My rating: 4 of 5 stars
A compelling and thoroughly researched biography of a monarch unfairly relegated to the second tier of Tudors, detailing Mary’s prodigious struggle to be recognised by both her father and brother, and the unbelievable political and social pressures she was forced to navigate: first as a disinherited and constantly-threatened teenager, and then as a Queen caught between the political grindings of two vast powers whose interests intersected with her religious and political beliefs.
Whitelock’s writing is lively and insightful, without deviating too far from verifiable fact. There are no flights of fancy or what-ifs here. Rather, the reader is presented with a plethora of written and recorded accounts, correspondences, and edicts that lay out her arguments with clarity and observable effect, tallied in a voice that makes the progression through Mary’s tumultuous life an enjoyable window into the life of a woman torn in numerous directions at every step and never allowed the luxury to be that which she most wanted to be: a married Christian woman with the love of husband and children around her. Whitelock’s summation, that by Mary’s own standards she had ‘failed as a woman but succeeded as a Queen’ emphasise the essential dichotomy of the Tudor monarchy, and where Whitelock succeeds is in showing the reader how much of that dichotomous failure is down to the Tudors themselves.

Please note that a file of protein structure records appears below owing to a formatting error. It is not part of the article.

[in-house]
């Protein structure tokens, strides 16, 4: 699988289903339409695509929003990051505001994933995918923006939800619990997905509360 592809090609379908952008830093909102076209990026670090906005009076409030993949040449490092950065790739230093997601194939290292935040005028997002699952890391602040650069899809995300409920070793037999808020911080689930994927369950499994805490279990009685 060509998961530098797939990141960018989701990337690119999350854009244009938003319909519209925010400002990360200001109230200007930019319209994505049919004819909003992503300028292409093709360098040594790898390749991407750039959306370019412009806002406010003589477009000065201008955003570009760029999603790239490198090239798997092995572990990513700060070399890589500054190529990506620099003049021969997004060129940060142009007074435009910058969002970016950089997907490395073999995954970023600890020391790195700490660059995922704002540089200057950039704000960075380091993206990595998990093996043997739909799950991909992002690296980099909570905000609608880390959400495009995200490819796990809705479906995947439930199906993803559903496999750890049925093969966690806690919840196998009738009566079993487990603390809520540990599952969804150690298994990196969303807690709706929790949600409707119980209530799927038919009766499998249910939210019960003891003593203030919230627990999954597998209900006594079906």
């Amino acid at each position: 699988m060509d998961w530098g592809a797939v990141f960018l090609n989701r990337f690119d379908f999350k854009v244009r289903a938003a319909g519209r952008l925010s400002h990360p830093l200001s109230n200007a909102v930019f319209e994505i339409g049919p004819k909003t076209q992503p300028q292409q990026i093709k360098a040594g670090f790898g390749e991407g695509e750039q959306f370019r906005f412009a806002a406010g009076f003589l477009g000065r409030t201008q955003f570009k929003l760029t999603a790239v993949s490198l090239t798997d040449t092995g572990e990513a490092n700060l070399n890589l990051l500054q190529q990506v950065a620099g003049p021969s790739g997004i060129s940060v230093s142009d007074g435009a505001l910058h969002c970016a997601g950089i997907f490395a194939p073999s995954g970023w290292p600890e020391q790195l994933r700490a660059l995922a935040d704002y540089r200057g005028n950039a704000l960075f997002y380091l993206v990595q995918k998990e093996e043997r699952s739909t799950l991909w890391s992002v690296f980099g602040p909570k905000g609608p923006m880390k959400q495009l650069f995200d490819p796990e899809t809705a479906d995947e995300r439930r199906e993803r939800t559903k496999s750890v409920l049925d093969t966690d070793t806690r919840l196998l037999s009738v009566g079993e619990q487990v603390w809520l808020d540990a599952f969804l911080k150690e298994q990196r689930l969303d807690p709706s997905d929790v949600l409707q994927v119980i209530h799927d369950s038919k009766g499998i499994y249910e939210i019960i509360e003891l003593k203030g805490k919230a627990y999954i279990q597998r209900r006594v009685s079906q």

Excellent reading. Thoroughly recommended.